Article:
I'll agree with Dediu about one thing without reservation: There's no question that these devices and the app ecosystem that supports them have fundamentally altered the way we spend our leisure time. For better or for worse.

How about you? Are apps the new music downloads? Have you switched to streaming services instead of buying your music? Sound off in the comments.

Source: Asymco

Peter Cohen

Managing Editor of iMore, Mac and gaming specialist and all-around technologist. Follow him on Twitter @flargh

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There are 23 comments. Add yours.

William Beem says:

I thought it was a plethora of crappy music that was the cause of declining music sales. The music industry was better off when it had musicians instead of artists.

Premium1 says:

+1, music just isn't the same anymore.

iSRS says:

Right on! But the industry will never admit to that.

Plus, everyone is looking for the silver bullet. It likely isn't one thing. It is the quality decline of music out there, it is apps, it is internet streaming services. It isn't one thing.

m_thoroughbred says:

I agree

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GrilledCheesus says:

People have been claiming that whatever music was currently popular is somehow horrible since music began. Anyone who can't see that music is more diverse and modern musicians have more and better ways to connect with their audience than ever before must not be looking very hard.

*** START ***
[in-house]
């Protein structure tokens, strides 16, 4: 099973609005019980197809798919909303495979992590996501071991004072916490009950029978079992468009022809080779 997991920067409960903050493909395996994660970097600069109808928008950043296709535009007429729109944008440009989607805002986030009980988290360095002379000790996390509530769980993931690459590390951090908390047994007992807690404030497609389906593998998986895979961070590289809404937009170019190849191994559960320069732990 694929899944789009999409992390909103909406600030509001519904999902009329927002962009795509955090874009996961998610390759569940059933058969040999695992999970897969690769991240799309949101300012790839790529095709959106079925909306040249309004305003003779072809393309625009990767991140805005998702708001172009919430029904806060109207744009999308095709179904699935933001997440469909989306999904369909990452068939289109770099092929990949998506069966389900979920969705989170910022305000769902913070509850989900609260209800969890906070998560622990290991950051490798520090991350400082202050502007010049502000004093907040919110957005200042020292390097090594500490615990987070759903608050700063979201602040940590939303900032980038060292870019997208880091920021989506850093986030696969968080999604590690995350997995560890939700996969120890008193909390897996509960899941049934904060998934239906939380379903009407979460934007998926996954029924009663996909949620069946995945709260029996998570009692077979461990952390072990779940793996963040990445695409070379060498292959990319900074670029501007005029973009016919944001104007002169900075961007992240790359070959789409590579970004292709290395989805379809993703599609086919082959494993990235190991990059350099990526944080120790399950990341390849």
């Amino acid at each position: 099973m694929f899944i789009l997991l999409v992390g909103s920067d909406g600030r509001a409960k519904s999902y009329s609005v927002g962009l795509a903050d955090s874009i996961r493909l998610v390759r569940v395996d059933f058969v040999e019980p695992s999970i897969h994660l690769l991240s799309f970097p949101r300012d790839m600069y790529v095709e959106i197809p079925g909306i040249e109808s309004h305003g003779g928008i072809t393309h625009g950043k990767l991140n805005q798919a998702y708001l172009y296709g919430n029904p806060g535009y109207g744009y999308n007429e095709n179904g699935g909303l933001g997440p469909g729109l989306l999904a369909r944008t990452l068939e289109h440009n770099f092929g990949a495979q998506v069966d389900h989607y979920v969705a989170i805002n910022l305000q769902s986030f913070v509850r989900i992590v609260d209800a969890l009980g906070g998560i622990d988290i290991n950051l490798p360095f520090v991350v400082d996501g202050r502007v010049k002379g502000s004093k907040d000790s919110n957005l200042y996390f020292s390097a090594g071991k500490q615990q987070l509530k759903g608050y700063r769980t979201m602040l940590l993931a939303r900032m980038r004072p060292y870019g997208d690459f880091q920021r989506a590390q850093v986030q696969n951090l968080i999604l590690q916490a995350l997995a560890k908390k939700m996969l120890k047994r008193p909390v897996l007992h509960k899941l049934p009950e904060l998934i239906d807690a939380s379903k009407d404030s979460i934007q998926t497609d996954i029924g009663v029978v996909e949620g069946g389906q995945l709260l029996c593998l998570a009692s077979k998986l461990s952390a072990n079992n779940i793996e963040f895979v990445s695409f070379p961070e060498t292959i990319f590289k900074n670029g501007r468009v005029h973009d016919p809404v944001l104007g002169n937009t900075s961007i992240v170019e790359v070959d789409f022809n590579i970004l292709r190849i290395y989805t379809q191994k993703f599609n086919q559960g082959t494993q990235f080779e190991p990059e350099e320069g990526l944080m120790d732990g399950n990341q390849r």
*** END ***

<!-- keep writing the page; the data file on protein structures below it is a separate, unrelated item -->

"Record" sales? Yeah, it probably is streaming (IMHO). Technology changes industry landscapes. Deal with it.

khobia2 says:

Hey they ought to pay you not the dumb analyst. LOL. What music. You call that nonsense they play these music.

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Gsarfin says:

+1 I agree with William!
I won't buy shit! Get rid of Miley, bieber, Taylor swift, all the lip sync-ers, teeny-bopping talentless stage prancers and maybe there'll be an increase in "music" sales!
I have about a dozen streaming service apps on my phone. Almost never use them. I buy my music.

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worknman says:

Not to mention Lil Wayne, Drake, and the rest of their ilk.

Quis89 says:

You guys amuse me. You stop buying music because of a few artists you don't like? There are other alternatives out there. And those artists are some of the best selling ones out right now. Get off your high horses.